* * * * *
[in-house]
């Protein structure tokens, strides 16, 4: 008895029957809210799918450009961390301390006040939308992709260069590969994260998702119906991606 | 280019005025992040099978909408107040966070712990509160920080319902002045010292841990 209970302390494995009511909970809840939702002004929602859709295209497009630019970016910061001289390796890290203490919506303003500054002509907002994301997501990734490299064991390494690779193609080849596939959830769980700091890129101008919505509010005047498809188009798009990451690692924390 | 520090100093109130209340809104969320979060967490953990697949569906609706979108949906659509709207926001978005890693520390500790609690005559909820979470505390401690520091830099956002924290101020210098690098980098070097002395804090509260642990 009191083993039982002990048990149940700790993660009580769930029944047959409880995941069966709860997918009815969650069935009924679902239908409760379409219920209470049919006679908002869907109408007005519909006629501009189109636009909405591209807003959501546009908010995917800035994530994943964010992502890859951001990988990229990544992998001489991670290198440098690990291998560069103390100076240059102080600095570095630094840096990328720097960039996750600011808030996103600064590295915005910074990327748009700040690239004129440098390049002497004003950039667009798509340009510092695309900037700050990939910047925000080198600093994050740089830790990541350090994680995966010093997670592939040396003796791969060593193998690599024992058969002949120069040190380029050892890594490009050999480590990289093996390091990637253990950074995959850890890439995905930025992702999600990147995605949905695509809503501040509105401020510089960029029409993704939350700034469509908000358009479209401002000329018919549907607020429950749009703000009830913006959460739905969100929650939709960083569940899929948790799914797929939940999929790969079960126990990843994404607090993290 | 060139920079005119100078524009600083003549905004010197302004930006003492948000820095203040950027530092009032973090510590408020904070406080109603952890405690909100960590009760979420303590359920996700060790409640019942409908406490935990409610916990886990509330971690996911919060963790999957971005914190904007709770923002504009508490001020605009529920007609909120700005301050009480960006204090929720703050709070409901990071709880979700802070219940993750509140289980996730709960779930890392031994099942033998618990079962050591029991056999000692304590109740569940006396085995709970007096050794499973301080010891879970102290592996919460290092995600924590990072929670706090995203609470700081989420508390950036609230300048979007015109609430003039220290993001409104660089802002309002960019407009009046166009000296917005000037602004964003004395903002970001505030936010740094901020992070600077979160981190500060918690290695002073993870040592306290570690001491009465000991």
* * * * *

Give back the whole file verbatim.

[in-house]
């Protein structure tokens, strides 16, 4: 008895029957809210799918450009961390301390006040939308992709260069590969994260998702119906991606 | 280019005025992040099978909408107040966070712990509160920080319902002045010292841990 209970302390494995009511909970809840939702002004929602859709295209497009630019970016910061001289390796890290203490919506303003500054002509907002994301997501990734490299064991390494690779193609080849596939959830769980700091890129101008919505509010005047498809188009798009990451690692924390 | 520090100093109130209340809104969320979060967490953990697949569906609706979108949906659509709207926001978005890693520390500790609690005559909820979470505390401690520091830099956002924290101020210098690098980098070097002395804090509260642990 009191083993039982002990048990149940700790993660009580769930029944047959409880995941069966709860997918009815969650069935009924679902239908409760379409219920209470049919006679908002869907109408007005519909006629501009189109636009909405591209807003959501546009908010995917800035994530994943964010992502890859951001990988990229990544992998001489991670290198440098690990291998560069103390100076240059102080600095570095630094840096990328720097960039996750600011808030996103600064590295915005910074990327748009700040690239004129440098390049002497004003950039667009798509340009510092695309900037700050990939910047925000080198600093994050740089830790990541350090994680995966010093997670592939040396003796791969060593193998690599024992058969002949120069040190380029050892890594490009050999480590990289093996390091990637253990950074995959850890890439995905930025992702999600990147995605949905695509809503501040509105401020510089960029029409993704939350700034469509908000358009479209401002000329018919549907607020429950749009703000009830913006959460739905969100929650939709960083569940899929948790799914797929939940999929790969079960126990990843994404607090993290 | 060139920079005119100078524009600083003549905004010197302004930006003492948000820095203040950027530092009032973090510590408020904070406080109603952890405690909100960590009760979420303590359920996700060790409640019942409908406490935990409610916990886990509330971690996911919060963790999957971005914190904007709770923002504009508490001020605009529920007609909120700005301050009480960006204090929720703050709070409901990071709880979700802070219940993750509140289980996730709960779930890392031994099942033998618990079962050591029991056999000692304590109740569940006396085995709970007096050794499973301080010891879970102290592996919460290092995600924590990072929670706090995203609470700081989420508390950036609230300048979007015109609430003039220290993001409104660089802002309002960019407009009046166009000296917005000037602004964003004395903002970001505030936010740094901020992070600077979160981190500060918690290695002073993870040592306290570690001491009465000991």